To get insurance, all you need to bring to the office is the registration paper and your driver's license.  (As for finding a good insurance company in your area, ask a Korean friend.  I can't help you with that.)

There will also be a tax assessment based on the purchase value of the bike and the size of the engine.  With my first bike, I had to pay the tax on the spot before I was allowed to get plates.  The second time around, they mailed me a bill.  You don't need any proof of purchase for the tax assessment.  Both times I registered a motorcycle here they took my word about the purchase price of the bike at face value.  (The first bike was 700,000/125cc - tax was 14,000 - and the second was 2.8 million/400cc - tax was 140,000.  It goes up exponentially with the size of the bike.)

Unless you speak Korean at a fairly high level, I strongly recommend bringing a local friend with you when you go to register it.  The process is pretty straightforward, but wading through bureaucracy is difficult in ANY language, let alone a foreign one.

Happy riding!
« Last Edit: May 25, 2012, 06:47:05 am by dansk »


  • dansk
  • Veteran

    • 163

    • March 13, 2012, 12:26:55 pm
    • Inje-gun, Gangwon-do
Re: Transferring ownership of a motorcycle - how to?
« Reply #2 on: May 25, 2012, 06:39:43 am »
One more thing I should mention: when you want to sell the bike, you have to complete the process in reverse.  Bring your license plate in to the office and hand it to the registration guy, grab a transfer of ownership sheet while you're there and sign it, then go to the insurance company and ask to cancel your policy.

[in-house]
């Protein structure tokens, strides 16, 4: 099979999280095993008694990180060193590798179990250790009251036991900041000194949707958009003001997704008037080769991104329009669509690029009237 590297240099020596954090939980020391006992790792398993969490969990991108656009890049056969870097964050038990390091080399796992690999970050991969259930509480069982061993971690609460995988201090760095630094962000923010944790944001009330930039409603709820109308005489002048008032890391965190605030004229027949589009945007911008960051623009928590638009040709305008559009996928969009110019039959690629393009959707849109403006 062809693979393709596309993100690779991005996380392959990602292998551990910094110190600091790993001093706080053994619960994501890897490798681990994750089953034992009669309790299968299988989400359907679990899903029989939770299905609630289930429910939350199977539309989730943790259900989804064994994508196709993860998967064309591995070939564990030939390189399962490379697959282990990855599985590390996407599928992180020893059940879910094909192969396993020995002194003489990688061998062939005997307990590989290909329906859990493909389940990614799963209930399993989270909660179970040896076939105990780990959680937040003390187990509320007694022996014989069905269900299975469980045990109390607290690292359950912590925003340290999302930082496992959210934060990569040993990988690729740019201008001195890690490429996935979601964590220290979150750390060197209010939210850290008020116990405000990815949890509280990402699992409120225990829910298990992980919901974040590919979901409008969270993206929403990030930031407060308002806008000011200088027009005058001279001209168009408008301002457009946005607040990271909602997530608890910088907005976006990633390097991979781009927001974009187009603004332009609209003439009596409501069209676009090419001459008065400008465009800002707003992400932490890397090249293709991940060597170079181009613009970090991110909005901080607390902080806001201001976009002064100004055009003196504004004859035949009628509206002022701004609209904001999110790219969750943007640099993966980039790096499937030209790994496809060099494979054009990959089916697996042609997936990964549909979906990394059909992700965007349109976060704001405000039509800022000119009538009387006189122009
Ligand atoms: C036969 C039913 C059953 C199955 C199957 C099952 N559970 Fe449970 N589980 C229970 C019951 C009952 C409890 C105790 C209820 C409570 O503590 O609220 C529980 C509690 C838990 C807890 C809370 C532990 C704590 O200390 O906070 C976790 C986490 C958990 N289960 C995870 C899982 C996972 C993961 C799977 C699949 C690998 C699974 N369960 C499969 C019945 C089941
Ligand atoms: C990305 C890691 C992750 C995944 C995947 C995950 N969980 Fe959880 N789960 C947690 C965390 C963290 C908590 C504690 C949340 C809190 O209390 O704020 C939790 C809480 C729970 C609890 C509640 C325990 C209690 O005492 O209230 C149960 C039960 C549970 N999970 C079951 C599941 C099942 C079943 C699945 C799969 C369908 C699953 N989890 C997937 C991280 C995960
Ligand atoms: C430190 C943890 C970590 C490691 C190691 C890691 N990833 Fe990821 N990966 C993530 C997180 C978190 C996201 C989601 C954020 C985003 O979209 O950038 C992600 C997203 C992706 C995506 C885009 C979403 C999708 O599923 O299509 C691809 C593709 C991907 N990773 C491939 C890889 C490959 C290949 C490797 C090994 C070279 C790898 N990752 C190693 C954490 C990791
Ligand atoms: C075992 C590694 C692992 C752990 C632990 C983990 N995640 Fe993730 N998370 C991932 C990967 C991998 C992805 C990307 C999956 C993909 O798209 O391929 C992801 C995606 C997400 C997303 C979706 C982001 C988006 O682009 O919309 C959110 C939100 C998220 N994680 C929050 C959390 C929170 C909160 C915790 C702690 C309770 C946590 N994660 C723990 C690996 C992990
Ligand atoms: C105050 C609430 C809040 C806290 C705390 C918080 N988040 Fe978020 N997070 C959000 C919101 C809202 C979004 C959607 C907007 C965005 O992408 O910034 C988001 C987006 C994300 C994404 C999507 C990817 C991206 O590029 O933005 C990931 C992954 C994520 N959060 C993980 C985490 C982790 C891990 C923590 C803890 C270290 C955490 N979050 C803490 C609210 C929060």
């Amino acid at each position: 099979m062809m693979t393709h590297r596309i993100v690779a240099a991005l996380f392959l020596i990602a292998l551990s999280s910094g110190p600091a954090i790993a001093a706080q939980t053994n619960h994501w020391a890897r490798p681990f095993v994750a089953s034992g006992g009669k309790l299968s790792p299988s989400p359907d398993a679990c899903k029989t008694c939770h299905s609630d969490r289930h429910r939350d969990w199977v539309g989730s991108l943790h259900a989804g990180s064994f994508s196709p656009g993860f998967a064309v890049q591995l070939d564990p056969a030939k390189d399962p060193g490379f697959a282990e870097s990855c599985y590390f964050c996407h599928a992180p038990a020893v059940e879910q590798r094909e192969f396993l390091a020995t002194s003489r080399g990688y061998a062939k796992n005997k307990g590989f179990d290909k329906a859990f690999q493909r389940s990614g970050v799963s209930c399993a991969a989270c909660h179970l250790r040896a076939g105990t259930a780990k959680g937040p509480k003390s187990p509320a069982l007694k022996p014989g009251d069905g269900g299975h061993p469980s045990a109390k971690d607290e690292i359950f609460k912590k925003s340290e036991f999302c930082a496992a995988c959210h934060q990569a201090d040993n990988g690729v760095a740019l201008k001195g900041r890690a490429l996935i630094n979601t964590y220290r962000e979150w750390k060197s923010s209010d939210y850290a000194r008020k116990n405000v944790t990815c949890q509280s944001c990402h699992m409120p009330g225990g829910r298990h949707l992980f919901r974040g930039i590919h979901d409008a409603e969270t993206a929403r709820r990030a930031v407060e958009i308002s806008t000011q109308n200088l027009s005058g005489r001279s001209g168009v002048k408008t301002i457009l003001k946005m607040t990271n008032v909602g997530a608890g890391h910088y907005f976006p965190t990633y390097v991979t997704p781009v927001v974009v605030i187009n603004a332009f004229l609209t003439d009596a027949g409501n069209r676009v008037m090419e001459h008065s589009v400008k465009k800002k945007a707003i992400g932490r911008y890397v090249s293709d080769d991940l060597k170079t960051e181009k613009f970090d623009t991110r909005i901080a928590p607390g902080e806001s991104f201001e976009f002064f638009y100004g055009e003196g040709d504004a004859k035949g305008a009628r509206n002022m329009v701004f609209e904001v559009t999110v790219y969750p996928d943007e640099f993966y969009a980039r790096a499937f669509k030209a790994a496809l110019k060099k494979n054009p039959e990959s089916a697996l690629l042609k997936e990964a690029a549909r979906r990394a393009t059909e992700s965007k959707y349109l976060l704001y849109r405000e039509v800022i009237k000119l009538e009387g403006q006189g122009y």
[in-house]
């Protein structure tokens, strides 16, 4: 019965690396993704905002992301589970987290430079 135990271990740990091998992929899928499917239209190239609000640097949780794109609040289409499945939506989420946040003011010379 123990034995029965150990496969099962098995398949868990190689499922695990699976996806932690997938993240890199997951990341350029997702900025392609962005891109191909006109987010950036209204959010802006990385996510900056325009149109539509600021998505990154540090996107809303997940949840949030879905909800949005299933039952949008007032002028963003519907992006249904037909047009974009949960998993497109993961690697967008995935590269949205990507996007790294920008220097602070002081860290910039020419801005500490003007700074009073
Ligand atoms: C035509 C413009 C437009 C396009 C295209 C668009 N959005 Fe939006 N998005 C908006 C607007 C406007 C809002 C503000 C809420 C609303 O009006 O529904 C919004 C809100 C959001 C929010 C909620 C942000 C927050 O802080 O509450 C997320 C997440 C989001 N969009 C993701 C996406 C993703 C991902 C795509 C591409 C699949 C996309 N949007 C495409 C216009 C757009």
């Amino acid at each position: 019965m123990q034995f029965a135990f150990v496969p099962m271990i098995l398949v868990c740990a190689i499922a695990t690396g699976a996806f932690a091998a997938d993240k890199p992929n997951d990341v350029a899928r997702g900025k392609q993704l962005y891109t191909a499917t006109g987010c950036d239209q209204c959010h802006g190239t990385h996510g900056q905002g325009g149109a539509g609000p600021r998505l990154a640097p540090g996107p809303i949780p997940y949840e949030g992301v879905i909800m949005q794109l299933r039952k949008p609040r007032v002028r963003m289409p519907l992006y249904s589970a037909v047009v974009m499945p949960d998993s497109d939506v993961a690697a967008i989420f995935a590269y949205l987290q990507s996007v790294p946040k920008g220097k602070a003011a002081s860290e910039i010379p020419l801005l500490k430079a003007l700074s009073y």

Easy as pie when you know what you're doing, but it's hard to get clear answers about this stuff online.  I had to wade through the same pile of conflicting information the first time around.


  • Bunk
  • Adventurer

    • 25

    • May 29, 2011, 10:24:37 pm
    • Seoul, South Korea
Re: Transferring ownership of a motorcycle - how to?
« Reply #3 on: May 25, 2012, 09:21:52 am »
Can't thank you enough, Dansk. That was very clear.

I appreciate it.

I hope Waygook makes this info a sticky, if it isn't already somewhere.


  • dansk
  • Veteran

    • 163

    • March 13, 2012, 12:26:55 pm
    • Inje-gun, Gangwon-do
Re: Transferring ownership of a motorcycle - how to?
« Reply #4 on: May 25, 2012, 09:52:18 am »
Glad to help!

If there's one thing that I really, truly love about this country, it's the utterly phenomenal roads for riding.  Hardly a straight line anywhere, just curve after curve.  As far as I'm concerned, a free motorcycle should be issued to every Korean on their 18th birthday.  (And one for each English teacher, too.)


  • Bunk
  • Adventurer

    • 25

    • May 29, 2011, 10:24:37 pm
    • Seoul, South Korea
Re: Transferring ownership of a motorcycle - how to?
« Reply #5 on: May 25, 2012, 10:00:47 am »
Yes. And the hills will teach you how to use those gears. They don't forgive a misstep, I've learned.

Coming from a very flat place originally, I had to get used to that.

Thanks again for the info.